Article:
More on the transients: a record year for sightings in the Puget Sound region (Washington State, USA)!
"We were amazed this summer when we photographed an adult male we didn't recognise and after some searching realised he had last been seen in 1994!" ~ Icelandic Orcas. Read the rest of the blog here:
From orca researcher Erich Hoyt: Russian quota has been issued for ten more orca captures:
A new scientific paper has been released: Phylogenomics of the killer whale indicates ecotype divergence in sympatry (via Marion Island Killer Whales)
Sad news for the Southern resident orca population: two members of this community have been announced by the Center for Whale Research as missing and are presumed deceased. This brings the total population number down to just 78 individuals. No newborns have been seen since August 2012 (via Orca Network).
"We're saddened to report that the Center for Whale Research has announced that two Southern Resident orcas, L53 Lulu and L100 Indigo, have not been seen with their families in 2014 and are presumed deceased. 37-year-old female L53 lost her mother, L7, in 2010, and had no siblings. L100, a 13-year-old male, was born to L54 Ino and had two siblings, L108, an 8-year-old brother, and L117, born in 2010, gender still unknown. This brings the Southern Residents' overall population down to 78, the same number that led to their listing as endangered under the ESA. No newborns have been seen since August, 2012."
Coastal California transient orca sighted in British Columbia waters: an identification guide from Josh McInnes, Alisa Schulman-Janiger, Richard Ternullo & Bernardo Alps.
Via The Transient Killer Whale Research Project:
"It is often difficult to ID killer whales. The elusive nature of transients compared to residents makes it hard for even the most experienced naturalist. I have been fortunate enough to encounter rare coastal transients in British Columbia waters. These transients often spend their time off the coastlines of California, Oregon, and Washington States.
Much is still unknown about their ecology and association between communities, as this behaviour is rarely witnessed.
Many people have requested a simple identification guide. Myself, Alisa Schulman-Janiger, Richard Ternullo, and Bernardo Alps collaboratively prepared a simple ID chart for coastal transients sighted in BC waters.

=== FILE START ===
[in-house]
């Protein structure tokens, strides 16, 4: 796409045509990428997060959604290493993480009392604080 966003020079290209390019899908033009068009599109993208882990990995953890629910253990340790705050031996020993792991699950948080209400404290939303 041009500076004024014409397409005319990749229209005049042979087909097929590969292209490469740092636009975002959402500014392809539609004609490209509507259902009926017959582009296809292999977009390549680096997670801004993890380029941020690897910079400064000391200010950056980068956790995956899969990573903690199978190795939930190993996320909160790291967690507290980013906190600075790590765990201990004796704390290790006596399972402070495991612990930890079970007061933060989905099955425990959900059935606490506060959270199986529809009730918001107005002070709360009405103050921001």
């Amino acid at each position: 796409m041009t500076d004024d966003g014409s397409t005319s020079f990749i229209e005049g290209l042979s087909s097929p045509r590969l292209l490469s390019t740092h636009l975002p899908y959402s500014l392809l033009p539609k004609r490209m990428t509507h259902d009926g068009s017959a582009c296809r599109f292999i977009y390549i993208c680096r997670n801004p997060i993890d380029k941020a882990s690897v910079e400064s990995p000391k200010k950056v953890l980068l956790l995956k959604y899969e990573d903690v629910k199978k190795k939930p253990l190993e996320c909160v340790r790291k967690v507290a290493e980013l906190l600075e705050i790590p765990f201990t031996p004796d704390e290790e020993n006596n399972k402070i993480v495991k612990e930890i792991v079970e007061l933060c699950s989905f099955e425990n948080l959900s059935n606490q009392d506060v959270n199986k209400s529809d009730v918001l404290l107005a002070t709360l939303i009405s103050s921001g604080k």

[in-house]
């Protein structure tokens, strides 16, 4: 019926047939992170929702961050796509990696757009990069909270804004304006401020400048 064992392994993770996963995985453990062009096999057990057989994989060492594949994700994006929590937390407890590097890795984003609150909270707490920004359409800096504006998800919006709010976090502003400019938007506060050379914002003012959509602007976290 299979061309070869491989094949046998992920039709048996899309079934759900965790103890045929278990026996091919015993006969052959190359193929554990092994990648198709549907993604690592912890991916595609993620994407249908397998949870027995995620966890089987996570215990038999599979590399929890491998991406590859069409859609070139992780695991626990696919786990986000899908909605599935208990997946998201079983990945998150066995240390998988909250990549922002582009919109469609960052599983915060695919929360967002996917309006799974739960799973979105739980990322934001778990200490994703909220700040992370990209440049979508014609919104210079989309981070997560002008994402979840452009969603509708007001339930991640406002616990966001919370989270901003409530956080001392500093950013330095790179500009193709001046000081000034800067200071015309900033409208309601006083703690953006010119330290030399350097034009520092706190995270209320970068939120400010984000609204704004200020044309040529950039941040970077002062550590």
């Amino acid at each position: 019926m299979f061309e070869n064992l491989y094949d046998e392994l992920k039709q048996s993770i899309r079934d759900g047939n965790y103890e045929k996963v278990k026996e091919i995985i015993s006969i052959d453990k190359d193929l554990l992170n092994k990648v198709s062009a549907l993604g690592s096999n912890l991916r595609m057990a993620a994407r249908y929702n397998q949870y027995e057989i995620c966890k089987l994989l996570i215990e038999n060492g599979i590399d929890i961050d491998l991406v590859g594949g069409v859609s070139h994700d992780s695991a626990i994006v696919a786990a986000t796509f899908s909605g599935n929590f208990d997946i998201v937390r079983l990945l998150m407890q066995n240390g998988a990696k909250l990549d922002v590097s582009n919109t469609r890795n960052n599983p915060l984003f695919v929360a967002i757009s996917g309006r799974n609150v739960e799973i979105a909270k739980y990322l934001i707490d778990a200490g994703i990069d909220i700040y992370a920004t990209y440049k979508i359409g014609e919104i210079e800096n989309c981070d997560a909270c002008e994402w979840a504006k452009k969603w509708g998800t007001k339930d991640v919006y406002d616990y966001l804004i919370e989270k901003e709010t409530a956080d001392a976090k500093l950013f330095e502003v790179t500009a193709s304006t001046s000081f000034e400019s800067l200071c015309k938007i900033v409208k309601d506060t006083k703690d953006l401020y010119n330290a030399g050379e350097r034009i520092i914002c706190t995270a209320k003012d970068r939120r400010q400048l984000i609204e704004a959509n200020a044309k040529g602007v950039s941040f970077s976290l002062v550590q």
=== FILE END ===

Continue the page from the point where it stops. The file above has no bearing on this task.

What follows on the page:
For sightings reports please email: firstname.lastname@example.org and email@example.com.
Posted by Josh McInnes"
A profile for the orca sighted in waters around Sri Lanka, as well as those researching the orca, are now featured in Orca of the World. To find out more about these individuals, visit OPSL Orca Project Sri Lanka.
Mackay Whale Watching report that a young orca, caught in gill net yesterday off the coast of Vancouver Island in Canada, was successfully freed by fishermen. Read below for more information.
"What a stressful morning!! Young I 103 from the I 15's got caught in a gill net near Port Hardy. We monitored close by ready to assist. The young whale went under water covered in net for around 12 minutes. At the 4 minute mark the whole family I4, I 5 and their offspring dove down and stayed with it under water. The fisherman was quick thinking and pulled the net in reeling up 103. She was caught on her tail the rest of the net had been cut free possibly by her family when they were all under water. The fisherman was able to cut her loose and when she was freed she swam straight to her family. They took off towards Malcolm Island where thankfully research vessels were able to keep an eye on them to make sure she was ok. A very rare event that I have never seen. We were all happy to see her swim away it was something I personally never want to witness again. Many thanks to the fisherman for freeing her and saving her life."
Here's an article with more information about the young orca:
There is a beautiful new orca calf in the Strait of Gibraltar - for photos, visit Turmares Tarifa.
A great analysis of SeaWorld's proposed tank expansion plans from former-SeaWorld trainer Jeffrey Ventre: